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extern Templates (C++11)

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BCC32 includes the use of extern templates, which allow you to define templates that are not instantiated in a translation unit. Using extern templates thus reduces both compilation time and the size of the compiled module. This feature is part of the new C++11 standard.

Explicit Instantiation and Declaration

An extern template allows you to declare a template without instantiating it in the translation unit.

To illustrate, the following both creates and instantiates a template:

template <class T>
class MyClass 
{
   // ... various code
}

template class MyClass<int>;
...
MyClass<int> myClass;

The line template class MyClass<int> is an explicit template definition and causes the template to be instantiated explicitly in its code unit, resulting in generating code for the template in that unit. Similarly, the line MyClass<int> myClass; implicitly instantiates the template, also resulting in code generation in the unit. If either of these lines of code are in your unit, the template is instantiated there.

However, suppose you want to have a library in which all instantiations of this template occur, and you want to refer to these instantiations in an executable. To make an explicit template declaration that does not instantiate the template in your code unit, use the following:

extern template class MyClass<int>;

You can then reference the template, but the compiler does not generate code for it in that translation unit.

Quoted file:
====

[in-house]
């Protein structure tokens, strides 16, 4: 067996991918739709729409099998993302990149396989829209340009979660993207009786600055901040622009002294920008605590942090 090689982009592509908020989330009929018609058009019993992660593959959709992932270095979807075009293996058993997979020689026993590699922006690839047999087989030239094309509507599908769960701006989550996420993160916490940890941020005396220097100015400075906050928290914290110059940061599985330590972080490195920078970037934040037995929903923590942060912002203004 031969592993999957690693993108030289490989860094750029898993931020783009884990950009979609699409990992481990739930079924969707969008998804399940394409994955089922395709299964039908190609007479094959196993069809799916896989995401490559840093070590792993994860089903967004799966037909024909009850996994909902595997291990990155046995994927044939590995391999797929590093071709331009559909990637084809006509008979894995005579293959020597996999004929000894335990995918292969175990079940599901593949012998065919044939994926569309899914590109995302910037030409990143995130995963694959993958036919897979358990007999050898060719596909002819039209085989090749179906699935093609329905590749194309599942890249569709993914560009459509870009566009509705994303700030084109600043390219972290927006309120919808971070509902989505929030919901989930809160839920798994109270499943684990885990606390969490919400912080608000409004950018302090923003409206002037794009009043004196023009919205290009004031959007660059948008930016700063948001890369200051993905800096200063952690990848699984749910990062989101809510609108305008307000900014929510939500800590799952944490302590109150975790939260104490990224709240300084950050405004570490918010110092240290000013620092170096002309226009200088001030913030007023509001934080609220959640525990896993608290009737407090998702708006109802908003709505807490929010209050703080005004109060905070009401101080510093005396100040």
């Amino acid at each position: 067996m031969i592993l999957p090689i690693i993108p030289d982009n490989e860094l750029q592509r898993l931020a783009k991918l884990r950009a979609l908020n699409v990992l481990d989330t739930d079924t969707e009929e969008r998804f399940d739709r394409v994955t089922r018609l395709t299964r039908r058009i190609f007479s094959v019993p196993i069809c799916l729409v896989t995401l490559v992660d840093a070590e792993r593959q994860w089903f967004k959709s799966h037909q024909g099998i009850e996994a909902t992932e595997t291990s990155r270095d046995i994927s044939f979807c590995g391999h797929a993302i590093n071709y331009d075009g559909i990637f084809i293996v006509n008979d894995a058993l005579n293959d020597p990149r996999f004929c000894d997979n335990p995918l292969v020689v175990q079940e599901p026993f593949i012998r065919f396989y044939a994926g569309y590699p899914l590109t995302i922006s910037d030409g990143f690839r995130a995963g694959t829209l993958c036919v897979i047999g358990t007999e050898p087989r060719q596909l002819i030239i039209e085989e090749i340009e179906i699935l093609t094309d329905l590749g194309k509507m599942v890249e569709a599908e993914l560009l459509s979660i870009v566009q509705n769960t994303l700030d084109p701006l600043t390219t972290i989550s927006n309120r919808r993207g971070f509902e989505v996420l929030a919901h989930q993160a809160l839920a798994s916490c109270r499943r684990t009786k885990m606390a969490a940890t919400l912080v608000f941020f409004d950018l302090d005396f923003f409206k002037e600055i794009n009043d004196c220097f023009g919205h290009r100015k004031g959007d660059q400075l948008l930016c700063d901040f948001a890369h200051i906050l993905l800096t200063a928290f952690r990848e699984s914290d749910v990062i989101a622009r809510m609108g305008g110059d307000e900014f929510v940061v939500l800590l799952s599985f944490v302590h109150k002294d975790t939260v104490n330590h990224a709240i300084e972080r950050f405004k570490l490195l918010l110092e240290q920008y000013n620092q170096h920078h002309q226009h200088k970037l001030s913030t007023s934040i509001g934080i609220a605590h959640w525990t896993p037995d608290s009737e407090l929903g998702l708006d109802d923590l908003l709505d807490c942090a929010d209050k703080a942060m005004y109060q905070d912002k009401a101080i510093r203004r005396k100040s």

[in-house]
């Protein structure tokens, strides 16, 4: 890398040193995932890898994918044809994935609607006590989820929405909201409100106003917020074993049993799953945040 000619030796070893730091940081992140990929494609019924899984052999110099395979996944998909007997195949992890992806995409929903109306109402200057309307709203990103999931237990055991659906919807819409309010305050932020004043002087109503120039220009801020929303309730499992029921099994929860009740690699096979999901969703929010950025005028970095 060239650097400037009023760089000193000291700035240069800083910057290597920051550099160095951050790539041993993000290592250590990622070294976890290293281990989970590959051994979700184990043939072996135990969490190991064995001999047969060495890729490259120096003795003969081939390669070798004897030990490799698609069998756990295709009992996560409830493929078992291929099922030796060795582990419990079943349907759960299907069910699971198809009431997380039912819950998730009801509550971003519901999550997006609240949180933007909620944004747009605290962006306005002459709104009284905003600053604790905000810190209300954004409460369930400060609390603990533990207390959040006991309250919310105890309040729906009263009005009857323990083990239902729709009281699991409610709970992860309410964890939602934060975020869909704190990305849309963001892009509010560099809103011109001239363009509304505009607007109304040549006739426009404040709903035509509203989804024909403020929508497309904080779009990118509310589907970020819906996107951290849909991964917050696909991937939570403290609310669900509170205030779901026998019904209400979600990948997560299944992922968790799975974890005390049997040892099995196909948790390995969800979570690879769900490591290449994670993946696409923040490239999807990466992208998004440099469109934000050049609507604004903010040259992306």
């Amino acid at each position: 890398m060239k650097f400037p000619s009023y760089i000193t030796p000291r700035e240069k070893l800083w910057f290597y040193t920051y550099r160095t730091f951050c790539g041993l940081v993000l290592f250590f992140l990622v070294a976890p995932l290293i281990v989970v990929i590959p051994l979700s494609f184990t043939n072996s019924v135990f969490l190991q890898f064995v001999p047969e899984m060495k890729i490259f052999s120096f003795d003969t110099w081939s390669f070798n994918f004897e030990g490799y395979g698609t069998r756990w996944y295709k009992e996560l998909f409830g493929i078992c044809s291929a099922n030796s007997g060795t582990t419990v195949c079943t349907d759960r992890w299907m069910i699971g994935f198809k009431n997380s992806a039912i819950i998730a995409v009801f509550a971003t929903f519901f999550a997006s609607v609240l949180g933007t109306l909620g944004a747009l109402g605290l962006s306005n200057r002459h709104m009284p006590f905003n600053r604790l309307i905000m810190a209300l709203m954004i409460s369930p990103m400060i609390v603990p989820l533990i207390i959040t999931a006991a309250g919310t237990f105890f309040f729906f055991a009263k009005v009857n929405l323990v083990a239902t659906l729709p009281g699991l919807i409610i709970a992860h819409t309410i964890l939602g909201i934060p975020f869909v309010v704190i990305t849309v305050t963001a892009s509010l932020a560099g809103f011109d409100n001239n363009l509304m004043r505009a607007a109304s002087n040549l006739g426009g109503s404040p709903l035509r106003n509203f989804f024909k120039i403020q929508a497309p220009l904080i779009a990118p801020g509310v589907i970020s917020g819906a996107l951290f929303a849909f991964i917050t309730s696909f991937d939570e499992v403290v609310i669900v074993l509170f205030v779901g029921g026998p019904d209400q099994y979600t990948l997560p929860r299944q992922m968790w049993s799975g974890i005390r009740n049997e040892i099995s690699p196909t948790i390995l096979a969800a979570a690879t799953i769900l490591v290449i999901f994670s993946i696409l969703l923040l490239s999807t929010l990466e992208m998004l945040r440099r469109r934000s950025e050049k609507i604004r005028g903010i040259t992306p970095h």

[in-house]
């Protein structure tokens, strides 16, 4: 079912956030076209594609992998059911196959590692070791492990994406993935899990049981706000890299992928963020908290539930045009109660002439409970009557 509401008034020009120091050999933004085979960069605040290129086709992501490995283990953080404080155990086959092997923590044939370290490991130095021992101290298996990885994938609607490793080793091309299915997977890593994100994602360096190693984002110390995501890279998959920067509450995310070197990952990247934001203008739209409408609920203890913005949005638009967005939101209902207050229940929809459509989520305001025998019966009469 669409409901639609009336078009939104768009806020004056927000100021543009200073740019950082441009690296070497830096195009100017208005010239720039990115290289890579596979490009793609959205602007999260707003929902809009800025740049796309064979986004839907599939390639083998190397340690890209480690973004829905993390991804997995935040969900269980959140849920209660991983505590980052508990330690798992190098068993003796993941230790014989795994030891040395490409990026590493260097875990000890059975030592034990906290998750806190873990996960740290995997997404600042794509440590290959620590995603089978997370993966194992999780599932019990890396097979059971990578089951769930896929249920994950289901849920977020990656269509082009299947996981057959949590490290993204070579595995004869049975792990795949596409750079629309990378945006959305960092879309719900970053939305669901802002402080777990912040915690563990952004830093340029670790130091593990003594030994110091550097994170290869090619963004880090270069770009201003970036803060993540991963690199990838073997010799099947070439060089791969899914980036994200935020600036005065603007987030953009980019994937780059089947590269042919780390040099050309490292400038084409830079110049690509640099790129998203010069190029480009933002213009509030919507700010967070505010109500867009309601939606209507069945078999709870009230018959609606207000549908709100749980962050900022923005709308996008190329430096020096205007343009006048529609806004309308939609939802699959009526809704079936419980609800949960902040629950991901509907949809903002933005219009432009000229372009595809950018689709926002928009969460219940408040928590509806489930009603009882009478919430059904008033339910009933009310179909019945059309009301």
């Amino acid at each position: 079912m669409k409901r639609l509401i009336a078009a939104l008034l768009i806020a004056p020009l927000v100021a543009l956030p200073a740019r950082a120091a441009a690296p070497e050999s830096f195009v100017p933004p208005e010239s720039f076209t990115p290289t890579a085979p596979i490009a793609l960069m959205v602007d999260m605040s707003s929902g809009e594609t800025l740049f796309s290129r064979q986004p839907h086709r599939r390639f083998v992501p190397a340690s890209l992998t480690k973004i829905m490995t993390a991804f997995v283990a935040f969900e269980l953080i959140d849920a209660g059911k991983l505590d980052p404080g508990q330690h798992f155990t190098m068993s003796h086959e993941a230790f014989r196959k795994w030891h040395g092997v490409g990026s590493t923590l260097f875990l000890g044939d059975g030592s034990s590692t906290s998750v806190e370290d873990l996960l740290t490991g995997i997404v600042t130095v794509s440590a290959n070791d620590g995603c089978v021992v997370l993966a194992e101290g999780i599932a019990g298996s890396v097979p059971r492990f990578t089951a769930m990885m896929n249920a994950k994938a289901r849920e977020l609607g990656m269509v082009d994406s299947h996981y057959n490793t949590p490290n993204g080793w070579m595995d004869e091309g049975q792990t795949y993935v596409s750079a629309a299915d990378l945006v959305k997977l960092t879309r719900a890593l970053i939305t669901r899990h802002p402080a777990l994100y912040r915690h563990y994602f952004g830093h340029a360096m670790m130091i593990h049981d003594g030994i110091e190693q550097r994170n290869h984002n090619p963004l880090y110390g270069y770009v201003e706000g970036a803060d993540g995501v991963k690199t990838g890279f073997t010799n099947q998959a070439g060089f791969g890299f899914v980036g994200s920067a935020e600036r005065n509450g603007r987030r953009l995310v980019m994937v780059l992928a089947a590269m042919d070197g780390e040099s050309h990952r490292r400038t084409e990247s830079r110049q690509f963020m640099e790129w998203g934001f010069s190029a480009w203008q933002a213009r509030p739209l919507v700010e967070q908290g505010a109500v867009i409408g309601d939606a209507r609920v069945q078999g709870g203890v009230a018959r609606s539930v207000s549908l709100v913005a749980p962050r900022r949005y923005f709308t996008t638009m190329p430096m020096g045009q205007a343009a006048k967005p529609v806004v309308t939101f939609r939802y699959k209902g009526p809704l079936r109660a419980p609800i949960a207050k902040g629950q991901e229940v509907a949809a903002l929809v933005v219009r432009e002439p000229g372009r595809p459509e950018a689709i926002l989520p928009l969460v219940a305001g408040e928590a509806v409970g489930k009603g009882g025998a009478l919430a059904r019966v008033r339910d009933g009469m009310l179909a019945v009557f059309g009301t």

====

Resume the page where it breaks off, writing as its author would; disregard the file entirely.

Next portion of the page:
extern Template Usage

Here are the rules for using extern templates:

  • A template instantiation must either follow an explicit template declaration in that translation unit or be in another translation unit. This is similar to the usual use of extern: the entity referenced must be defined somewhere.
  • An explicit template definition must occur only once in a unit.
  • An explicit template definition must follow an explicit template declaration if both are present in a translation unit.
  • An explicit template declaration can only apply to names of objects, functions, and explicit template instantiations. It may not refer to a static function, but may apply to a static member function.
  • The extern specifier may not be used in declaration of class members or parameters.
  • An explicit template declaration only suppresses code generation if that template has not been instantiated with the same specialization. For instance:
template class MyClass<int>;
...
extern template class MyClass<int>;    // not allowed
extern template class MyClass<float>;  // OK

See Also

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